Previous storytelling had never been so easy or so accessible—nor was it ever so powerful—as it became via the motion-picture image. The movie audience's dream is literally focused through the lens of the camera-revealed through the window of the camera lens. The conduit of storytelling through cinema has become integral both to artistic creation and to artistic perception, and it is noteworthy that today, storytellers are among the filmgoing audience. Mass communication has made the moving picture into the most powerful global influence of this or any other time. For all it promised to do so, however, ultimately the Hollywood Dream Factory couldn't possibly, in reality, make its audiences' dreams come true.
Hanif Kureishi's stories follow the immigrant beyond the closing credits and confront the incendiary results of the dream's failure. The twentieth century opened with emigrés pursuing this cinematic dream—the quest to find some place better exploded into the largest mass exodus from the grip of an old world into the hope of a new order. But today, no journey across an ocean can replace the crumbling old world with a promising new one. Those pursuing the dream in underdeveloped nations spill their blood to find freedom and strain to find food, while others in developed nations struggle with unemployment and hide from violence and crime. Hoards of refugees flee from "ethnic cleansing" and waves of street people fight to set up communities on the edges of today's defined societies. They seem to come from everywhere and be heading nowhere. The dream of some place better still burns, but it is a dream unfulfilled.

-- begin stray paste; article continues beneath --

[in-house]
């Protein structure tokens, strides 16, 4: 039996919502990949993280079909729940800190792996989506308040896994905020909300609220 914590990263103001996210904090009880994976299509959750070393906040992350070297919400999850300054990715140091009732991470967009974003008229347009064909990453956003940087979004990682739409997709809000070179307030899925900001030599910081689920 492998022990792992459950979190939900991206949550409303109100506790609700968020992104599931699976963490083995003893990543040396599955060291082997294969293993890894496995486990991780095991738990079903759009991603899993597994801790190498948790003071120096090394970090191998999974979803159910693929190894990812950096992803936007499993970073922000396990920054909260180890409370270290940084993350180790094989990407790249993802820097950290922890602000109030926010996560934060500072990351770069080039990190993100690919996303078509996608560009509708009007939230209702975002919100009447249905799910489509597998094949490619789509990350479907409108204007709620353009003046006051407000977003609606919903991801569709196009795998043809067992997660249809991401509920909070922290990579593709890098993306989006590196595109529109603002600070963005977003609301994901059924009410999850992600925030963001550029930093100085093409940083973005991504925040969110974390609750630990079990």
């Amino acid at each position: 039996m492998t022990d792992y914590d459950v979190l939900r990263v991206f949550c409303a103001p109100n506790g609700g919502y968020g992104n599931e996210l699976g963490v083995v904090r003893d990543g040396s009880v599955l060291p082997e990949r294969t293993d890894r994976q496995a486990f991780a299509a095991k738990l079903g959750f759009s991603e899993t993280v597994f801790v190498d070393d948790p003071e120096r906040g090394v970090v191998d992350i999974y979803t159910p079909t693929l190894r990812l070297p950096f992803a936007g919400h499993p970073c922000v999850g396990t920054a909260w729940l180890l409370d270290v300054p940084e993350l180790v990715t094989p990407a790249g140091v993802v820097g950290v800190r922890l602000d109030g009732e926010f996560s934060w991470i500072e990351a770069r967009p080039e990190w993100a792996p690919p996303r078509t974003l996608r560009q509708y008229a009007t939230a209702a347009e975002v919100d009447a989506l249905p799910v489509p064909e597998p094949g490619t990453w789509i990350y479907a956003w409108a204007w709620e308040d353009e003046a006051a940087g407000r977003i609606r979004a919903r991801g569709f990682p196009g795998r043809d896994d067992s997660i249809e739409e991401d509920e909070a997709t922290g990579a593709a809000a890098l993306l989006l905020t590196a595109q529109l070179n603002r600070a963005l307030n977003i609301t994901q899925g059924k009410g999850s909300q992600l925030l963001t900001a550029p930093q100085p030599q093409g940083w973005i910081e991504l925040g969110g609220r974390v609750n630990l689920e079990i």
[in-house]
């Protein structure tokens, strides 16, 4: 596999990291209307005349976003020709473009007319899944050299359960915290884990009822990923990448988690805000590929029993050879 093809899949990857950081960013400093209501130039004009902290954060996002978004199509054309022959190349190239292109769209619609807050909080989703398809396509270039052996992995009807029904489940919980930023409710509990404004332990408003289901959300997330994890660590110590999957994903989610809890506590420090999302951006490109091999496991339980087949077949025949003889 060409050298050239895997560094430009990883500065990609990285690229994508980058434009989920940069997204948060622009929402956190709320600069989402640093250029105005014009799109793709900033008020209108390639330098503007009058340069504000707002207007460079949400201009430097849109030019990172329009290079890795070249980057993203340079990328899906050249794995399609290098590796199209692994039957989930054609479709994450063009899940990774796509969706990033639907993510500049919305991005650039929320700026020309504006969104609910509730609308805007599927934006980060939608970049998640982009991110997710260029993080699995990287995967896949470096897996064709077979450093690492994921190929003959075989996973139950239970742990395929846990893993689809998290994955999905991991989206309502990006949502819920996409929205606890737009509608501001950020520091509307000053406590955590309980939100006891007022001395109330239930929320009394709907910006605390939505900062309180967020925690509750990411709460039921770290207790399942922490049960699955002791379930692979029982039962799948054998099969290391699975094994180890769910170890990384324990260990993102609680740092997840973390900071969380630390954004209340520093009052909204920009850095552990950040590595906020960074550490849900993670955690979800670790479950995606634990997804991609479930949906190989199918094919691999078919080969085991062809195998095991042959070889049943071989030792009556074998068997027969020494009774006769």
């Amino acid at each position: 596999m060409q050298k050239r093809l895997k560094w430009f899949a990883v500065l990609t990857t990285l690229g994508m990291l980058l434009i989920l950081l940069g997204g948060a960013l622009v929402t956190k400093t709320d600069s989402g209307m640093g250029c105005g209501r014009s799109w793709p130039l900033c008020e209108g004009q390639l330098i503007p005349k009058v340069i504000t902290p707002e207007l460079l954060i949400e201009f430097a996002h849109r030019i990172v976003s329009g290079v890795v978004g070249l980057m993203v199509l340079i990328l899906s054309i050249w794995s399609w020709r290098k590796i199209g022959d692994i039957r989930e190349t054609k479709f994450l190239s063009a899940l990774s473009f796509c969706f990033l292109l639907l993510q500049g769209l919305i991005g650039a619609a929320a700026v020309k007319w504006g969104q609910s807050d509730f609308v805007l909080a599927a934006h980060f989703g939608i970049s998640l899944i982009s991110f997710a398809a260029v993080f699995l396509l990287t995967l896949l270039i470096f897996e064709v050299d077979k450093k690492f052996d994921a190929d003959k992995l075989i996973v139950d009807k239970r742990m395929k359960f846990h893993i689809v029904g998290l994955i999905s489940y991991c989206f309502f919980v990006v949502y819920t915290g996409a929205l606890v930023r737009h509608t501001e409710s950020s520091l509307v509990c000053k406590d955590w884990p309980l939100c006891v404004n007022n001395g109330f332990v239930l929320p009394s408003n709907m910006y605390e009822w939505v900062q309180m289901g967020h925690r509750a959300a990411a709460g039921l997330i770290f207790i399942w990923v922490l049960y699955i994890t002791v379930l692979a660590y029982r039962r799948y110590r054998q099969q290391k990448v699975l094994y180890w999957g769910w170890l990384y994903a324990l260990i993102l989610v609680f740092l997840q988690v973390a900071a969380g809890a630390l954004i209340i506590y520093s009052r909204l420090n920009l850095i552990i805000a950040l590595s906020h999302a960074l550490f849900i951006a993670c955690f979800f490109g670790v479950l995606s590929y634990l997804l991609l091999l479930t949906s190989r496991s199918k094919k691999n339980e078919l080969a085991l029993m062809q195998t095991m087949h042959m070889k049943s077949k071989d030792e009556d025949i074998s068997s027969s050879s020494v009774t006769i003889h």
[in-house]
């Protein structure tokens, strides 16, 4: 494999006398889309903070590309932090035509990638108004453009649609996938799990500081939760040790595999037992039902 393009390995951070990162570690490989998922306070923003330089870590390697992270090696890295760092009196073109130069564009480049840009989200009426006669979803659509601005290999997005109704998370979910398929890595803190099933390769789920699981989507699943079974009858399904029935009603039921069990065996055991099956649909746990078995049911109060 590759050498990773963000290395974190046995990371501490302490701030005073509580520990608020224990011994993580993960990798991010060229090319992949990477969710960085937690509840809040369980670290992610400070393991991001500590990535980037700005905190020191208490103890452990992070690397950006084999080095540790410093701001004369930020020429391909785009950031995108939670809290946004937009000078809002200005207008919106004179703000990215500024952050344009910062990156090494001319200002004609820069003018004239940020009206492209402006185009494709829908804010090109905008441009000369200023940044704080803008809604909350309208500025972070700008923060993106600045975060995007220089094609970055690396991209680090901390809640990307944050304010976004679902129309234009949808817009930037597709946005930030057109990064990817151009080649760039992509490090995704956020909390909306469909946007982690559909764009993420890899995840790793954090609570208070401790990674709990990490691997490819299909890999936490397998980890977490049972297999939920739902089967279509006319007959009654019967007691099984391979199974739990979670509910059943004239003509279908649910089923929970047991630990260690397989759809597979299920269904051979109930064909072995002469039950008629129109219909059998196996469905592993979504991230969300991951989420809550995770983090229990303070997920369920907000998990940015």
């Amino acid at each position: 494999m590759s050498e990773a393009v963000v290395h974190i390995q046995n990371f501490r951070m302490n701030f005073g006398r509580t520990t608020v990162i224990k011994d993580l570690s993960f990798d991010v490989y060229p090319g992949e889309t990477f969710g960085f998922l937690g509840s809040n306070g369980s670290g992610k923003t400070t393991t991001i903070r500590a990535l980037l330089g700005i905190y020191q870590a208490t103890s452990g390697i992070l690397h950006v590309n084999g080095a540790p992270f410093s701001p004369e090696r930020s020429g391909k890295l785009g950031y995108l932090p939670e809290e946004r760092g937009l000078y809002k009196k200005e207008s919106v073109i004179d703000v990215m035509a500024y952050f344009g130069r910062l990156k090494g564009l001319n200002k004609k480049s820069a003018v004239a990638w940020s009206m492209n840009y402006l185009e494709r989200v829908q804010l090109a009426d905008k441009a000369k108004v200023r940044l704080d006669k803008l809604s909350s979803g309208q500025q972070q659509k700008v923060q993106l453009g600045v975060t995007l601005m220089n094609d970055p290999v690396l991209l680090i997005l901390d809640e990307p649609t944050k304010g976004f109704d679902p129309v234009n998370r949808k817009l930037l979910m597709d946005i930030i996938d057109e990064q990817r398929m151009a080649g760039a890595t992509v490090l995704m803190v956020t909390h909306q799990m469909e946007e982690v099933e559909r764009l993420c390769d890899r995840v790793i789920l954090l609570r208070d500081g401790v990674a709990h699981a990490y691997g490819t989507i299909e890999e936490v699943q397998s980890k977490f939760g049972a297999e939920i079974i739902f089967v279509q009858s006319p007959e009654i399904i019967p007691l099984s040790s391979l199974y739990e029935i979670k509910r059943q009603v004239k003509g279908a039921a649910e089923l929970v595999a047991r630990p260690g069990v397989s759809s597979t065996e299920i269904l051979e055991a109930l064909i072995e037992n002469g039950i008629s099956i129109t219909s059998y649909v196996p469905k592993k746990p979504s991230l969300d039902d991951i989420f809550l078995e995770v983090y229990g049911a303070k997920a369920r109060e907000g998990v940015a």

Too many immigrants have never attained their dreams after moving to the new promised lands. Utopias suffer from overpopulation, pollution, economic recession, unemployment, discrimination, and violent crime. Even among those who do realize their dream, many immigrants question the price paid for having done so. They refuse to forsake their identities; they struggle both with old conflicts and with revisionism within their traditions. They dream of assimilation, and they demand acceptance.
Kureishi's immigrants struggle with reality: with political hypocrisy, racial and ethnic prejudice, and economic failure. Their journey often challenges not only national borders but also economic barriers. My Beautiful Laundrette's white Johnny, and Omar, too, Clint of London Kills Me, The Buddha of Suburbia's Changez, and The Black Album's Chad—all dream of escaping the streets to find a land of opportunity. The quest of today is often not a transatlantic or transcontinental odyssey, but instead is a journey around the corner from urban squalor and poverty to the comfort of lower-middle-class neighborhoods. It is an immigration of class.
Immigrant dreamers have continued changing as the world has changed, and mere passage to some new geographical location, therefore, can no longer satisfy today's immigrant dreamers. Finding a better Elsewhere is not so straightforward a journey as it once was; today, it involves more than finding streets paved with gold down which to travel. Consequently, modern-day immigrants undertake trips down a yellow brick road that leads beyond Dorothy and Toto's Oz to some psychological destination on an internalized map.